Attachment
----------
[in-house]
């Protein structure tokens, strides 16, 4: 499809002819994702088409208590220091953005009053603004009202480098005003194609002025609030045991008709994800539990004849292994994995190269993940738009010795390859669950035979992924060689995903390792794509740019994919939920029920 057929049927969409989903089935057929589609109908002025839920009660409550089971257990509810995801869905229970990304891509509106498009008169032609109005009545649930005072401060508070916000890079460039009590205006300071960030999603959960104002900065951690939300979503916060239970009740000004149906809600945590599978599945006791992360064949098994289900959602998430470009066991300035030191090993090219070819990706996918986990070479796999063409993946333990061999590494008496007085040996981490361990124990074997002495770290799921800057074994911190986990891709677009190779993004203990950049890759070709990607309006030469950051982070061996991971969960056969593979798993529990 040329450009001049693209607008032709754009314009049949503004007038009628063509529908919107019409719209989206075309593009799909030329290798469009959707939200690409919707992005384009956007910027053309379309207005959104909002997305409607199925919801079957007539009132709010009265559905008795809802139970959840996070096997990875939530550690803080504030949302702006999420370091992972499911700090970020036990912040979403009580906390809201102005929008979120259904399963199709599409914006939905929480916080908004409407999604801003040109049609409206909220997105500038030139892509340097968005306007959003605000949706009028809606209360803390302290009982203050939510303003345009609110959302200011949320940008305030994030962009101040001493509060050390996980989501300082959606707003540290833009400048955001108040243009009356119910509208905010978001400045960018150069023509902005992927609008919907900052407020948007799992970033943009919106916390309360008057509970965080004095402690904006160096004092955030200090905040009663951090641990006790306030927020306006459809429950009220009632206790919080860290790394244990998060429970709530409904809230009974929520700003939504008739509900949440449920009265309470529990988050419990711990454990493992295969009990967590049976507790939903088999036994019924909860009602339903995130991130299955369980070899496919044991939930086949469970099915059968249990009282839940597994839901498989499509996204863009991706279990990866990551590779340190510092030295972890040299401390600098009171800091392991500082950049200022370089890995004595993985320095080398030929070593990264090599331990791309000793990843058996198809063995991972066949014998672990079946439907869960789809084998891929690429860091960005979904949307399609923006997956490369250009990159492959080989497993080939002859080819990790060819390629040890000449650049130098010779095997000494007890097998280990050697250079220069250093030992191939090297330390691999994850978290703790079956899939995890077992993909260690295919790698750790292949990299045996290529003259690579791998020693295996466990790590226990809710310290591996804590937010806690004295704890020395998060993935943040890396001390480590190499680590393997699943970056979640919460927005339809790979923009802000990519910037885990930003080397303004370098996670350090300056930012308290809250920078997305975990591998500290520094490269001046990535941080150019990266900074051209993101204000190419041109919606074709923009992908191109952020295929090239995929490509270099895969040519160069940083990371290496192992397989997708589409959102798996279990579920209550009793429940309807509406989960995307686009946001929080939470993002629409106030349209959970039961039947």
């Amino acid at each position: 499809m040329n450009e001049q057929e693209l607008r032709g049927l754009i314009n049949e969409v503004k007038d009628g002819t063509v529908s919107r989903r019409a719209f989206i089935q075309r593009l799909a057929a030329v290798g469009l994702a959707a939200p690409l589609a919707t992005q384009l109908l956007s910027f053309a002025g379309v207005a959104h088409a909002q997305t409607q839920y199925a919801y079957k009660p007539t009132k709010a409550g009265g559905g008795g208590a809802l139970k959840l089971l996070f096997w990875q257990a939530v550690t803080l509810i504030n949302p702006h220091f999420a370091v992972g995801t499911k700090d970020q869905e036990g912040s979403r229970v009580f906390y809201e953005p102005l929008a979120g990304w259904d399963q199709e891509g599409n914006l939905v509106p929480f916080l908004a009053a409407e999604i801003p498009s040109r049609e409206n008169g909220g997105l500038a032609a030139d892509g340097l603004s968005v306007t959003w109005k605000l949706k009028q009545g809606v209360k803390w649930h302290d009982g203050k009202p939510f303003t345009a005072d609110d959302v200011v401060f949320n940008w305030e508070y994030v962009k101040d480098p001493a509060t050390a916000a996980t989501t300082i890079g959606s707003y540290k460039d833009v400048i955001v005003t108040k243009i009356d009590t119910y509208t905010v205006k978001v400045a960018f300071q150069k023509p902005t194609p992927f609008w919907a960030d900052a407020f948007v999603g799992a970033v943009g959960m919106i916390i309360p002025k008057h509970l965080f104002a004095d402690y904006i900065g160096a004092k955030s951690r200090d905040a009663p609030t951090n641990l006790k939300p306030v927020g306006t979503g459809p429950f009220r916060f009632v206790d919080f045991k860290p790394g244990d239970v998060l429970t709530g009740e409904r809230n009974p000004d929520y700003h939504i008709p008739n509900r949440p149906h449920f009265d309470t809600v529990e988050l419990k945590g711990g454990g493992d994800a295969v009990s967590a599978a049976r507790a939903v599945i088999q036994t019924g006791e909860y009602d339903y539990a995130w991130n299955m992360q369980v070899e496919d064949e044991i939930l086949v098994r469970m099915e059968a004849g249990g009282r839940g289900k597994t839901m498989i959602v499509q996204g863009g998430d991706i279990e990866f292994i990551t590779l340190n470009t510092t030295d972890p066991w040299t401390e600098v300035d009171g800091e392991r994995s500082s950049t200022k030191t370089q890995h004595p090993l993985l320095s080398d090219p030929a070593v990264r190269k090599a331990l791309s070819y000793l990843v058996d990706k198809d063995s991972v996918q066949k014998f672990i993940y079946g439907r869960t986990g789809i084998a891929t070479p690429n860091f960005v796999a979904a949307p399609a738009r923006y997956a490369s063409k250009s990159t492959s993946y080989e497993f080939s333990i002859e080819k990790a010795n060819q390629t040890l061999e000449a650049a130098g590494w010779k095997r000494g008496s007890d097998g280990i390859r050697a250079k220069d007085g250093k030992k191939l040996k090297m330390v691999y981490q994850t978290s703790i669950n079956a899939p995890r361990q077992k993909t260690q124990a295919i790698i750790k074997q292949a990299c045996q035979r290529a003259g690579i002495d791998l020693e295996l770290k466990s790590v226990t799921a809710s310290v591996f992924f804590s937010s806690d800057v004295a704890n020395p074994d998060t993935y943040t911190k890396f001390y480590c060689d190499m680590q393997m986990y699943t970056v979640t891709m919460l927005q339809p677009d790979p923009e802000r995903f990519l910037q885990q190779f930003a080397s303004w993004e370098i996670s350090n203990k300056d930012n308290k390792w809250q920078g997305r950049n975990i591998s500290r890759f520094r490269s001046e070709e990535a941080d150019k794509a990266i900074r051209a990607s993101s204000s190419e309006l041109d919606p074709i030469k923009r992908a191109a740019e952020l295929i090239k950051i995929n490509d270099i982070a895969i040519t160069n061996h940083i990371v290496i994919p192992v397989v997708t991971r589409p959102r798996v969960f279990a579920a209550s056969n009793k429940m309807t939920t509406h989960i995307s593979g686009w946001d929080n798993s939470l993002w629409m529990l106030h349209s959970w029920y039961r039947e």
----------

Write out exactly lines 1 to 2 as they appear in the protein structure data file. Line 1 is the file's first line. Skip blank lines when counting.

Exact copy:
[in-house]
């Protein structure tokens, strides 16, 4: 499809002819994702088409208590220091953005009053603004009202480098005003194609002025609030045991008709994800539990004849292994994995190269993940738009010795390859669950035979992924060689995903390792794509740019994919939920029920 057929049927969409989903089935057929589609109908002025839920009660409550089971257990509810995801869905229970990304891509509106498009008169032609109005009545649930005072401060508070916000890079460039009590205006300071960030999603959960104002900065951690939300979503916060239970009740000004149906809600945590599978599945006791992360064949098994289900959602998430470009066991300035030191090993090219070819990706996918986990070479796999063409993946333990061999590494008496007085040996981490361990124990074997002495770290799921800057074994911190986990891709677009190779993004203990950049890759070709990607309006030469950051982070061996991971969960056969593979798993529990 040329450009001049693209607008032709754009314009049949503004007038009628063509529908919107019409719209989206075309593009799909030329290798469009959707939200690409919707992005384009956007910027053309379309207005959104909002997305409607199925919801079957007539009132709010009265559905008795809802139970959840996070096997990875939530550690803080504030949302702006999420370091992972499911700090970020036990912040979403009580906390809201102005929008979120259904399963199709599409914006939905929480916080908004409407999604801003040109049609409206909220997105500038030139892509340097968005306007959003605000949706009028809606209360803390302290009982203050939510303003345009609110959302200011949320940008305030994030962009101040001493509060050390996980989501300082959606707003540290833009400048955001108040243009009356119910509208905010978001400045960018150069023509902005992927609008919907900052407020948007799992970033943009919106916390309360008057509970965080004095402690904006160096004092955030200090905040009663951090641990006790306030927020306006459809429950009220009632206790919080860290790394244990998060429970709530409904809230009974929520700003939504008739509900949440449920009265309470529990988050419990711990454990493992295969009990967590049976507790939903088999036994019924909860009602339903995130991130299955369980070899496919044991939930086949469970099915059968249990009282839940597994839901498989499509996204863009991706279990990866990551590779340190510092030295972890040299401390600098009171800091392991500082950049200022370089890995004595993985320095080398030929070593990264090599331990791309000793990843058996198809063995991972066949014998672990079946439907869960789809084998891929690429860091960005979904949307399609923006997956490369250009990159492959080989497993080939002859080819990790060819390629040890000449650049130098010779095997000494007890097998280990050697250079220069250093030992191939090297330390691999994850978290703790079956899939995890077992993909260690295919790698750790292949990299045996290529003259690579791998020693295996466990790590226990809710310290591996804590937010806690004295704890020395998060993935943040890396001390480590190499680590393997699943970056979640919460927005339809790979923009802000990519910037885990930003080397303004370098996670350090300056930012308290809250920078997305975990591998500290520094490269001046990535941080150019990266900074051209993101204000190419041109919606074709923009992908191109952020295929090239995929490509270099895969040519160069940083990371290496192992397989997708589409959102798996279990579920209550009793429940309807509406989960995307686009946001929080939470993002629409106030349209959970039961039947």